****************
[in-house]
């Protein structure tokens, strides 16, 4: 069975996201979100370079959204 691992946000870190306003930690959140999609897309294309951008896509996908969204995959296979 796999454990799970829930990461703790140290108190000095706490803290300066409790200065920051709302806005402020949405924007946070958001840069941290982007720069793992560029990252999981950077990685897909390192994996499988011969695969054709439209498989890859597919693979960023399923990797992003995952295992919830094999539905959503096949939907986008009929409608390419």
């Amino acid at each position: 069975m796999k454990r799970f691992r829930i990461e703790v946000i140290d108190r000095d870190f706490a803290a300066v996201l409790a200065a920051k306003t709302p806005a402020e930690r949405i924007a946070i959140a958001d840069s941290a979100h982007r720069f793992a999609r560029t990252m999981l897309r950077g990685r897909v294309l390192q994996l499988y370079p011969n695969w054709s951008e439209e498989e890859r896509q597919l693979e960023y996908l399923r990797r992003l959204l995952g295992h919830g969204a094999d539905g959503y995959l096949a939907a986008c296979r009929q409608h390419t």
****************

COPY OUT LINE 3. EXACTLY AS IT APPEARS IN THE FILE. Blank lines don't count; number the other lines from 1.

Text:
């Amino acid at each position: 069975m796999k454990r799970f691992r829930i990461e703790v946000i140290d108190r000095d870190f706490a803290a300066v996201l409790a200065a920051k306003t709302p806005a402020e930690r949405i924007a946070i959140a958001d840069s941290a979100h982007r720069f793992a999609r560029t990252m999981l897309r950077g990685r897909v294309l390192q994996l499988y370079p011969n695969w054709s951008e439209e498989e890859r896509q597919l693979e960023y996908l399923r990797r992003l959204l995952g295992h919830g969204a094999d539905g959503y995959l096949a939907a986008c296979r009929q409608h390419t």